Looking back to see where you were at the start of the year, and where you are today, can be both humbling and liberating. Learning from this journey, from our actions and behaviours is how we gather our wisdom. And this wisdom helps us calibrate our attitude to how we live our life.
As the coming months mark the end of this year and the start of a new one, how about creating a sort of ritual or ceremony to reflect on the learnings you’ve gleaned in the past so many months?
To help you enter the new year with a renewed sense of purpose and commitment, here are 3 activities to create a little ceremony around mindful reflection. They will help you pause and reflect on what made the year memorable, and how you have changed as a person. Try practising at least one of these regularly so you can take your next steps with a greater sense of happiness and contentment:
- Mirror Gazing:
The idea of this exercise is to break from the natural habit of being critical of ourselves as soon as we see our own reflection, and work towards facing ourselves and transforming our feelings about self-worth.
Sit in front of a large mirror and spend 5-7 minutes getting comfortable looking at your own reflection. Consciously avoid thinking of things you see wrong in yourself; instead look at yourself like you are having coffee/tea with someone close- and that someone is YOU.
Tell this ‘someone’ things that you’d like to hear from a close friend for e.g. what makes you proud of him/her, or talk about the one big challenge that this ‘someone’ had to overcome, and how happy you are to see that s/he has not quit even though s/he wanted to.
- Reflection Letters:
Writing a letter to yourself is a wonderful way to communicate with your future self. List down a list of highs and lows you experienced this year and 10 reasons why you are proud of yourself.
Ask yourself questions like, “what is my favourite memory from this year?” or “What is something I should have done differently?” Or “Who are the people I should show gratitude to?” etc.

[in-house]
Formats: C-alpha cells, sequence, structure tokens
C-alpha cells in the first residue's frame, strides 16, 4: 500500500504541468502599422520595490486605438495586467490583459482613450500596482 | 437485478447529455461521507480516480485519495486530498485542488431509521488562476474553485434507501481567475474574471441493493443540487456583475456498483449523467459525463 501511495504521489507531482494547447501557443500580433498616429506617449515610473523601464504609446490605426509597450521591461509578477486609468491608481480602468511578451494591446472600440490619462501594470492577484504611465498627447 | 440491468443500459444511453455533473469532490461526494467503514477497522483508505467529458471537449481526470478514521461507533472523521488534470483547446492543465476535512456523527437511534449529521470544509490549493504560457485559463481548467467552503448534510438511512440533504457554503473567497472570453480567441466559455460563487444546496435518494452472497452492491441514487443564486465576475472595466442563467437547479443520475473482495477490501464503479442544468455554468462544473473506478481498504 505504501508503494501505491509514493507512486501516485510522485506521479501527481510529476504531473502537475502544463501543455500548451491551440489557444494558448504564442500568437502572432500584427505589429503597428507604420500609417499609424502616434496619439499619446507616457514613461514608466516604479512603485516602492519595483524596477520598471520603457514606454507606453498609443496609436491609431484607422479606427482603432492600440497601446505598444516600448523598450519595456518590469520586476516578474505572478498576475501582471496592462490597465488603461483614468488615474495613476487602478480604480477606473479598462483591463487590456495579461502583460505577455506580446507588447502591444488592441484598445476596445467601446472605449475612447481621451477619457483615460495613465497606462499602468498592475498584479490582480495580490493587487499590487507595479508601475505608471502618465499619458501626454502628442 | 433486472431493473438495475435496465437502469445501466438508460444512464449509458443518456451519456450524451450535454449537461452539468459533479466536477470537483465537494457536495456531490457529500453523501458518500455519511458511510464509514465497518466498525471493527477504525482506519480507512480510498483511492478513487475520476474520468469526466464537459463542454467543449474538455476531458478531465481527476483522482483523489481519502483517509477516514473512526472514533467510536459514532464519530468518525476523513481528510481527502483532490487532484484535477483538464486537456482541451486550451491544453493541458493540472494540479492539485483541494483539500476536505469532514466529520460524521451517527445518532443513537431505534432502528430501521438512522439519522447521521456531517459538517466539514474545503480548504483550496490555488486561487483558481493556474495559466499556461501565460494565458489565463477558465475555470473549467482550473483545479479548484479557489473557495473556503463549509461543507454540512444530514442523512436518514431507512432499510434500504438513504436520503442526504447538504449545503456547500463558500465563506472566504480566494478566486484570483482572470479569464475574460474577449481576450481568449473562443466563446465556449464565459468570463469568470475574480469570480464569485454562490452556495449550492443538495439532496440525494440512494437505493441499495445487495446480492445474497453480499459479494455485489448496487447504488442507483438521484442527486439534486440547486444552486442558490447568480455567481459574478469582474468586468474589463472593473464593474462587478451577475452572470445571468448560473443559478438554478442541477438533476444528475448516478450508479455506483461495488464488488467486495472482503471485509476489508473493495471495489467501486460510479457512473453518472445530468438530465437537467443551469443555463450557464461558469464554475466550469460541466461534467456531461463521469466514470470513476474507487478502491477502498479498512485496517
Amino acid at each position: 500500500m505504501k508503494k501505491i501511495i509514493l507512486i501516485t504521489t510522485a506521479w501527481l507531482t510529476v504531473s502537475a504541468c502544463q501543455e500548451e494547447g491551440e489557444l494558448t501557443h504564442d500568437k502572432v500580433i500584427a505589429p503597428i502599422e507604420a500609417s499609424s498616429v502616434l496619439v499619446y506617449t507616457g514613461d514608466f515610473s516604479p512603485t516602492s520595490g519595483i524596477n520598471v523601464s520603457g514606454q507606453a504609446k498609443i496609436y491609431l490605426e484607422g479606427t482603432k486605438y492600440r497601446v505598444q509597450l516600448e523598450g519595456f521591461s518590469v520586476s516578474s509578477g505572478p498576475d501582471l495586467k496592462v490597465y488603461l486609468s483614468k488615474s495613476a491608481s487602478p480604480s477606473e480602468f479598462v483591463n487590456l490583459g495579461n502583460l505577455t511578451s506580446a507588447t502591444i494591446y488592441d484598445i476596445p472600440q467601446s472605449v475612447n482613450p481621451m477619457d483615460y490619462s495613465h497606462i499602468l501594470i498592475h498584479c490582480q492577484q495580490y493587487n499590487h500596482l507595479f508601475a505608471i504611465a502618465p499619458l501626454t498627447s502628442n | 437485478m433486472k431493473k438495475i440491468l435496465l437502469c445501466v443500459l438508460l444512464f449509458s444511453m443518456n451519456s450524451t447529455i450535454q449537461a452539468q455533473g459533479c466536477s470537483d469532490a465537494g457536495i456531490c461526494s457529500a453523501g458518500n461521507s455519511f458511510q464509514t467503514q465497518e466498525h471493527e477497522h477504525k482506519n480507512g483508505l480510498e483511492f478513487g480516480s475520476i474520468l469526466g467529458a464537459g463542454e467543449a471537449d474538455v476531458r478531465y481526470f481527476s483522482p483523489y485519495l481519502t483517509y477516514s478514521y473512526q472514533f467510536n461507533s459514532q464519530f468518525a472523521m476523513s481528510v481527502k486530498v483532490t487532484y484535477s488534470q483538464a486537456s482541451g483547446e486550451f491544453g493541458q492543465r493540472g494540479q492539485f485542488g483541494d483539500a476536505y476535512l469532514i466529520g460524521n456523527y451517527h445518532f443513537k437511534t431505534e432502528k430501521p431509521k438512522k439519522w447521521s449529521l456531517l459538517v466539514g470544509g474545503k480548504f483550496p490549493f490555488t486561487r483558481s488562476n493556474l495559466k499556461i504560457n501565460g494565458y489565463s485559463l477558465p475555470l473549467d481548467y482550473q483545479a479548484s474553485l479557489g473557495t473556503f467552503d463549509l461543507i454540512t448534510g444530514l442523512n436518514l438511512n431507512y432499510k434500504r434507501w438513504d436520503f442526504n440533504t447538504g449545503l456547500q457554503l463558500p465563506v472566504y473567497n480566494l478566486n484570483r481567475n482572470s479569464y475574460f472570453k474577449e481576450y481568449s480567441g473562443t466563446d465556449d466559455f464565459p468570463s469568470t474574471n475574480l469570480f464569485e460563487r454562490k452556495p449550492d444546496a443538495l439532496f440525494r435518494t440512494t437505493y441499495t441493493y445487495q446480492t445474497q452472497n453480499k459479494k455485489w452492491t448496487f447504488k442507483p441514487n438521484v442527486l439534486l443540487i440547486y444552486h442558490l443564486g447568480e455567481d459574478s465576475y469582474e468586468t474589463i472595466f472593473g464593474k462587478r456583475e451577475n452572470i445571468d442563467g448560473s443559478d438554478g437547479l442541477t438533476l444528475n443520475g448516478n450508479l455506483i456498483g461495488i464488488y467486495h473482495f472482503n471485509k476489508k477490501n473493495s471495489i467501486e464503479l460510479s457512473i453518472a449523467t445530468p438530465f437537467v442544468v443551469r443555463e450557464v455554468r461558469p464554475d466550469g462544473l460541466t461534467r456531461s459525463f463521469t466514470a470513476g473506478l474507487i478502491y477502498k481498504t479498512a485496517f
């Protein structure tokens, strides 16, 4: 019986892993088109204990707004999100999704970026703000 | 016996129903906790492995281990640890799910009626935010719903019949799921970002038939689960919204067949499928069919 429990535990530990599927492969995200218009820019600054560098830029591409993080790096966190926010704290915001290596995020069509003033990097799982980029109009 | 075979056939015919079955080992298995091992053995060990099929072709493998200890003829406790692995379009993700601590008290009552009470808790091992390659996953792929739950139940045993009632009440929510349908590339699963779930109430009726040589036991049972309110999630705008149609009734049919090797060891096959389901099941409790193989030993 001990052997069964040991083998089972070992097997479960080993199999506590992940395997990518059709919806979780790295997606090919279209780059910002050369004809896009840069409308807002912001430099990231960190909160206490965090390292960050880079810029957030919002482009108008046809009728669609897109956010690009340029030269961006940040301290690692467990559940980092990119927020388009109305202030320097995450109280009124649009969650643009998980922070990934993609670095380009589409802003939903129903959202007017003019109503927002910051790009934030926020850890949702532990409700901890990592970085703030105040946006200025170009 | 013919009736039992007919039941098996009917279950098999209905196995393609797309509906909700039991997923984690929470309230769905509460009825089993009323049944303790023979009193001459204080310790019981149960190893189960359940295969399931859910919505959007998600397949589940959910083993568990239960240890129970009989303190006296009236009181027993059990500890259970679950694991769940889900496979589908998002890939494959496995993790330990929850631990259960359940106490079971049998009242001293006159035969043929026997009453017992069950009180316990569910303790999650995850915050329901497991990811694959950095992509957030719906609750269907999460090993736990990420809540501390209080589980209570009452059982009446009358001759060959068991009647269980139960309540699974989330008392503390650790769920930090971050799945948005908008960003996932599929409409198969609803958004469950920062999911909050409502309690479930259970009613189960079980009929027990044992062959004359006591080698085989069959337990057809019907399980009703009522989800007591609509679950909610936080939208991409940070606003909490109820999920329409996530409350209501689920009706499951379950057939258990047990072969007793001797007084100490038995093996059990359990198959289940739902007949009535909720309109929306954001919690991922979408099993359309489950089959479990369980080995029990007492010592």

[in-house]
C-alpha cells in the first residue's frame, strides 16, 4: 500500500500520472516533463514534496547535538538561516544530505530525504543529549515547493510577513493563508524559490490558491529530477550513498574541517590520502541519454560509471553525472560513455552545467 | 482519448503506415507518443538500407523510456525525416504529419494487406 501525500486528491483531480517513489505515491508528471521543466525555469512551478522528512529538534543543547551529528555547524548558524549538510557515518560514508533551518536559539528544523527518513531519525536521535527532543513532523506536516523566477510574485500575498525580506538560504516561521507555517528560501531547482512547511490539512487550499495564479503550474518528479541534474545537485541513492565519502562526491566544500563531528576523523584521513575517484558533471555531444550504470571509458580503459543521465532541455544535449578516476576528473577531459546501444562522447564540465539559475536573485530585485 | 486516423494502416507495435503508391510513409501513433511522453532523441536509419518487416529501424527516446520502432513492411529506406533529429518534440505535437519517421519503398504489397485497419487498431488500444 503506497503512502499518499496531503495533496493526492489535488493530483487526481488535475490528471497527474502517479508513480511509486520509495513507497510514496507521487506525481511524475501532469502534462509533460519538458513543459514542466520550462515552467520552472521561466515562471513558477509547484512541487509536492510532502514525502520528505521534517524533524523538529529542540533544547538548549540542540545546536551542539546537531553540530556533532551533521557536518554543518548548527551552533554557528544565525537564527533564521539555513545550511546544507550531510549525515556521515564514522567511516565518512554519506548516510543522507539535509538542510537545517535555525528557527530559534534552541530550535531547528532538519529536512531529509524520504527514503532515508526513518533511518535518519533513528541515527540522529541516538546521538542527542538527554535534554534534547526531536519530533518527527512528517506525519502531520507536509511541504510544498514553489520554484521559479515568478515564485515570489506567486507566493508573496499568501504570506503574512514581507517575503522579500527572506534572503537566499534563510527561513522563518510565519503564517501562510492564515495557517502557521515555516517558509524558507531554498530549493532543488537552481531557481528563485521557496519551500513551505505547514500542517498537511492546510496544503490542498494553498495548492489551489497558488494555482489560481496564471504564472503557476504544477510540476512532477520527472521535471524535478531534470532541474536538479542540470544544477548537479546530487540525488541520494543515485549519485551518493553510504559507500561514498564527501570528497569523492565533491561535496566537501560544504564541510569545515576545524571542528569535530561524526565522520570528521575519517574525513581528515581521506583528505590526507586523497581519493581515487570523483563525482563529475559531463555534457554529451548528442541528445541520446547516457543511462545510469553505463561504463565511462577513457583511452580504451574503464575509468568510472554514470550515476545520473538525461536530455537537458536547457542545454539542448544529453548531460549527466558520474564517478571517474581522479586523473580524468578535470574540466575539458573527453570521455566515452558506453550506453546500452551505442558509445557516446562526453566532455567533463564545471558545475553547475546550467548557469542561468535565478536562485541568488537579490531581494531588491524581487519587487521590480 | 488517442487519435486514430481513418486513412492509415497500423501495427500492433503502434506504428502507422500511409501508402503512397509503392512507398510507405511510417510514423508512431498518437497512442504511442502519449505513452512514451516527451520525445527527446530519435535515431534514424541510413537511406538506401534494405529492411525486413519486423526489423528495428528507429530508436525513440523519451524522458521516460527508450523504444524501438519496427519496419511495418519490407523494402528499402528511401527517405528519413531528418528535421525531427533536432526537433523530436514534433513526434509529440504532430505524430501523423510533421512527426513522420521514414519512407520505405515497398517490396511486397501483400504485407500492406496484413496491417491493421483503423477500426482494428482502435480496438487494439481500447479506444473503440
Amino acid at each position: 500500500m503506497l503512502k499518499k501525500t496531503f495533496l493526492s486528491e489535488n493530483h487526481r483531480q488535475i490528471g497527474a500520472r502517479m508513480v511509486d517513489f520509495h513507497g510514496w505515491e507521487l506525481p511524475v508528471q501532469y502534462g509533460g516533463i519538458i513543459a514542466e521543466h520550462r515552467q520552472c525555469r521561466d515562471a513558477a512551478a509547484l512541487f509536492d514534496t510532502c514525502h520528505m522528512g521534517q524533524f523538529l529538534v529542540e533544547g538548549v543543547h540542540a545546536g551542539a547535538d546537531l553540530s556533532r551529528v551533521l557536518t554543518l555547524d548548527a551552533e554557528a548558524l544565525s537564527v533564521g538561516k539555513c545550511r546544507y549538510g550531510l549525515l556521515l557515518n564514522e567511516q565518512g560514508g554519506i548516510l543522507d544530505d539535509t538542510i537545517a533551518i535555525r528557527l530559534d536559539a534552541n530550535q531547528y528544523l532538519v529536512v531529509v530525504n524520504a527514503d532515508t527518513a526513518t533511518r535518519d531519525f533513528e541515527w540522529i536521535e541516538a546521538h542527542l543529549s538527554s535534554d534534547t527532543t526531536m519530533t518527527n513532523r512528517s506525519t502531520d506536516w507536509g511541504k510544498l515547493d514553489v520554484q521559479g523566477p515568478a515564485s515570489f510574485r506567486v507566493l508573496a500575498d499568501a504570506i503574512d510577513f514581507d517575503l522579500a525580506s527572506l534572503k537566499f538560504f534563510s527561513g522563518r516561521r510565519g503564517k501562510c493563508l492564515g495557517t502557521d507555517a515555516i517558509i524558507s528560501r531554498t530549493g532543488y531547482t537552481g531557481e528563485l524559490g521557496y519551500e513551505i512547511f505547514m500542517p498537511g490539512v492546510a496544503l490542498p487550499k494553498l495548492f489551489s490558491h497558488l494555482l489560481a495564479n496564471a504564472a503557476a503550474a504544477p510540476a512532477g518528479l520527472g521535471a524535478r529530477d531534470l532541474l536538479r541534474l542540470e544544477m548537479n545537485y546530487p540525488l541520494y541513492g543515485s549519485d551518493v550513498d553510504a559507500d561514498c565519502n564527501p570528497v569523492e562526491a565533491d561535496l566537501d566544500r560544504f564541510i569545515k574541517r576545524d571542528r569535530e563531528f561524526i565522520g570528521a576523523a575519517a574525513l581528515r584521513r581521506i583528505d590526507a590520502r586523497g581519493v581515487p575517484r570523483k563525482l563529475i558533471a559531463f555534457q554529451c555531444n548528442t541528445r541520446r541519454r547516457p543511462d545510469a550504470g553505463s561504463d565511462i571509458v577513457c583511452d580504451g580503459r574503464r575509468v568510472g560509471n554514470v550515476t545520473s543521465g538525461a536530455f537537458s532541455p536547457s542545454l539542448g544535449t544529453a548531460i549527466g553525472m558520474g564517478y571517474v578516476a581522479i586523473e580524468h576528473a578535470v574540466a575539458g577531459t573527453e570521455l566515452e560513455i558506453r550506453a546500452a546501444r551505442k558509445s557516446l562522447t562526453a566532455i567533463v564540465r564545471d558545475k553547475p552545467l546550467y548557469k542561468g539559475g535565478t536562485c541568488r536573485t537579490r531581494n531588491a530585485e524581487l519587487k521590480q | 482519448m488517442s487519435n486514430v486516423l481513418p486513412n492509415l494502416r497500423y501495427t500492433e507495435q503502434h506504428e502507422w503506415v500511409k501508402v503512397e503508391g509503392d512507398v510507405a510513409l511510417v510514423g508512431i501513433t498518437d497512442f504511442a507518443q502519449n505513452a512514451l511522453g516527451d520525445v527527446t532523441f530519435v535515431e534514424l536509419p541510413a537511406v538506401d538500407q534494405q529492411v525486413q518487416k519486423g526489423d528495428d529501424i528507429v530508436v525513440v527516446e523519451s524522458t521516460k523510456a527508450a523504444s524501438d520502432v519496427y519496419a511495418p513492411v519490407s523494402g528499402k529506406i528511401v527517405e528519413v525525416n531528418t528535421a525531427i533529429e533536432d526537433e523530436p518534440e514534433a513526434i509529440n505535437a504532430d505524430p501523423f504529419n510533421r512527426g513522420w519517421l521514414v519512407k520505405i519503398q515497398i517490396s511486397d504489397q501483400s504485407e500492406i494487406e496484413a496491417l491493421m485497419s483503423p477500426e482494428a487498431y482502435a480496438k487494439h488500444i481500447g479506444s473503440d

Try and be as specific about events or people, or your reactions/behaviour in certain situations. This will help you externalise that event and become more aware of how you should have reacted versus how you actually did.
- Jar of Gratitude:
This is more of an ongoing exercise rather than a one-time activity. In the humdrum and stress of our daily lives, we often tend to overlook or disregard the little good/happy moments that pepper the day. Even something like finding a dry pressed flower evoking an old happy memory from childhood is a moment to be treasured.
So take a big, dry mason jar, and keep filling it with notes on whatever made you happy that day. Don’t forget to put the date on your note. You can either write it as soon as the moment happens and drop it in the jar.. or you can write your notes at the end of the day when you have time to yourself to pause and reflect on the day.
As the year draws to a close, another important habit to cultivate is ‘intention setting’ for the coming year. At Ekaanta: the end of a year is always exciting for us because it teases us with the promise of a new year and new beginnings.
A reset or a fresh start requires new goals. Setting an intention can become the fuel to reach those goals or visions. An intention is like a compass; it shows you the direction that you need to follow to get to your destination. Without a compass, you’ll just keep walking without the destination in mind.
So here are 3 things that tell you how to do your intention setting with full commitment so you can look at your future with renewed hope:
- Question Yourself: Your heart is the best mirror to your own soul. To reach out to your inner self, move away from thinking to feeling. Ask yourself questions like
- What brings me joy?
- What is my purpose?
- How would I describe myself?
- What are my most precious values?
- What am I truly grateful for?
- Keep your intentions positive: Avoid thinking of the negative. Instead, look within yourself and think of all the positive things you want to manifest in your life. Intentions are a ‘positivity practice’, not a goal-setting activity. So “I will wake up every day at 6 am” is not an intention, it’s a goal. “I will improve my sleeping habit” is an intention.
Similarly an intention can be “I will spend quality time with my children every day”, or “I will breathe deeply and control my temper every time I get angry”.
- Forgive yourself: When it comes to others, you say ‘sorry’ so easily. But when was the last time you apologised to yourself? Psychologist Ellen Hendriksen says each of us is our own worst critic. We doubt ourselves in order to check ourselves. And that racks up unpleasant emotions like guilt, anger, frustration, embarrassment and loathing.
Being kind to yourself is the first step to achieving your intentions. It is said, “To err is human, to forgive divine.” So forgive yourself. Have a mental conversation with yourself, where you own up your past mistakes, understand why you behaved in a certain way, and then do an intention setting that you will not carry the weight of guilt or self-loathing any longer.
Setting intentions is powerful when done properly, because it’s more than just setting goals — it’s about being purposeful in pursuing your desires. So here’s to mindful living to bring you peace, hope and purpose, to shed the old and don the new in the coming year.